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This anting-anting is
a very unique aspect of numismatic that can only be found in the Philippines.
Mostly either made or cast in bronze and brass and rarely in silver or other
precious metals, these amulets mostly appeared during the period of revolution
and Philippine-American War.
Among the amulets,
the silver amulets and those made with other precious metals baffle historians
and numismatic researchers alike because if appeared from nowhere and neither
without recognizable purposes except that it depicts face value in peso.
Studying historical records, the denomination was first introduced in the Philippines during the later reign of Queen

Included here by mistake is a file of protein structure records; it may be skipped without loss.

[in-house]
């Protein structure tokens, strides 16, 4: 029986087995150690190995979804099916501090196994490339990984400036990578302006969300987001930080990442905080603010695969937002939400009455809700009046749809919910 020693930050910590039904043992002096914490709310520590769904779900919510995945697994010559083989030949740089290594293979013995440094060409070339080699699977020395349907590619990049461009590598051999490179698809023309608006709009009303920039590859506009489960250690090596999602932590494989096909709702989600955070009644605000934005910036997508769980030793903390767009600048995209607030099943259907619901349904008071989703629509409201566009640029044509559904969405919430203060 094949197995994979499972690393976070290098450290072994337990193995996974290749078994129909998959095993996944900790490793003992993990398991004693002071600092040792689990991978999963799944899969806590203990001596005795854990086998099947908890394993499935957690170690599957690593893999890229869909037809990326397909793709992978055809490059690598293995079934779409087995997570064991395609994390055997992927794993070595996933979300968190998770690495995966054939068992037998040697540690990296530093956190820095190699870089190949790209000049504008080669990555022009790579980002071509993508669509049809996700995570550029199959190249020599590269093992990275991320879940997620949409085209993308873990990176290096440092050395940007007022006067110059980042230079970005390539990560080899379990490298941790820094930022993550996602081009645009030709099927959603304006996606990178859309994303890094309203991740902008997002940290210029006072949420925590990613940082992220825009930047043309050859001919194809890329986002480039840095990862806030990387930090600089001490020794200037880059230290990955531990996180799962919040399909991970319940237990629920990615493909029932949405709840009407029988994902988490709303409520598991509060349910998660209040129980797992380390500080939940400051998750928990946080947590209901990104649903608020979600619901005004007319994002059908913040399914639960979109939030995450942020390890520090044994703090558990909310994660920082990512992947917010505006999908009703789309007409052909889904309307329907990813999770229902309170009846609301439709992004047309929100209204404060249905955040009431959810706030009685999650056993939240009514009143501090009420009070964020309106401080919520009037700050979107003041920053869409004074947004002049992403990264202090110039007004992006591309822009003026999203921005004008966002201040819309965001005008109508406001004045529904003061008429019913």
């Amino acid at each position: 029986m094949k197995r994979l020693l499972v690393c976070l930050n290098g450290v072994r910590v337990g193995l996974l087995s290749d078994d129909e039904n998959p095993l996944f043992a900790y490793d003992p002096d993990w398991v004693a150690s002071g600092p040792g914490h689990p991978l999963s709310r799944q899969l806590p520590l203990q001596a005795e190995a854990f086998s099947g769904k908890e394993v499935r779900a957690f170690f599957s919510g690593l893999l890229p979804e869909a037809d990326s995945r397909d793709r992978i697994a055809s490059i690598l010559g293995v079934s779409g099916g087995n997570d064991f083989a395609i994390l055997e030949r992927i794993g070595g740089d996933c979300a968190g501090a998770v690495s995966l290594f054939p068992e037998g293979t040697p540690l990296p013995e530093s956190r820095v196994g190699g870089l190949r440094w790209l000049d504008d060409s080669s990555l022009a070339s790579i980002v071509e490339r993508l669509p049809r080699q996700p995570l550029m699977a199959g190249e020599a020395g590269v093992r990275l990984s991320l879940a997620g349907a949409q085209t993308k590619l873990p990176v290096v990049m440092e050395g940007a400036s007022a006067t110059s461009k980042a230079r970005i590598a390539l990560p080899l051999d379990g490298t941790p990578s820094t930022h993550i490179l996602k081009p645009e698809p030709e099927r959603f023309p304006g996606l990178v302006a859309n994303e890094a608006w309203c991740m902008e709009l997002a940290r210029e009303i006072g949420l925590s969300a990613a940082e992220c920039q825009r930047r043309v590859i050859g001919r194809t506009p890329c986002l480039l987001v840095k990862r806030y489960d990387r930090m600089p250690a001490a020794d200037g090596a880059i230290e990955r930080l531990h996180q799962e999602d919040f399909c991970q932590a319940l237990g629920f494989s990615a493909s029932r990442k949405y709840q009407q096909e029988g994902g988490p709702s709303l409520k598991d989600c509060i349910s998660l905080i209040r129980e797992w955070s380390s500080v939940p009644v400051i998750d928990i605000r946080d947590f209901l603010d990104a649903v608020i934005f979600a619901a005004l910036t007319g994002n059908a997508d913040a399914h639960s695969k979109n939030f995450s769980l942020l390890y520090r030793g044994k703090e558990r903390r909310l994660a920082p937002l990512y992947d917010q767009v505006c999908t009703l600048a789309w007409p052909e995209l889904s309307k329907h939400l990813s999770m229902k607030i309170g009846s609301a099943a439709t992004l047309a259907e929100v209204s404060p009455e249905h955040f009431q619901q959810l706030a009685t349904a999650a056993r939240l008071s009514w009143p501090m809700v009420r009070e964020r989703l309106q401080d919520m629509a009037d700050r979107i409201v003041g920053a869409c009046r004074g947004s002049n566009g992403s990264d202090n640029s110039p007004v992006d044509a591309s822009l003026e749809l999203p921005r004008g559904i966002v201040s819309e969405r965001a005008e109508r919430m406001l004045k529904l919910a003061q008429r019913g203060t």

Isabela II of Spain
and it was first introduced in the form of Gold. The “Un Peso” denomination
became acceptable in silver as Spain
slid in political and economic turmoil during the reign of Alfonso XIII when
the one year type “Un Peso” dated 1897 reached the Philippines
during the last years of Spain
in the colony.
Therefore, we know
for a fact that these amulets as most historians agree were first struck during
that same period.
Some numismatists and
local coin dealers suspect that most of these amulets were manufactured in the
Southern Tagalog region particularly in Batangas where there were many silver
smiths during the period and some even argue that it was minted by several
Masonic organizations to commemorate or celebrate an important event.
OBVERSE: Figure of Saint Joseph. Legend reads "UN PESO SAGRADO / S. JOSEP"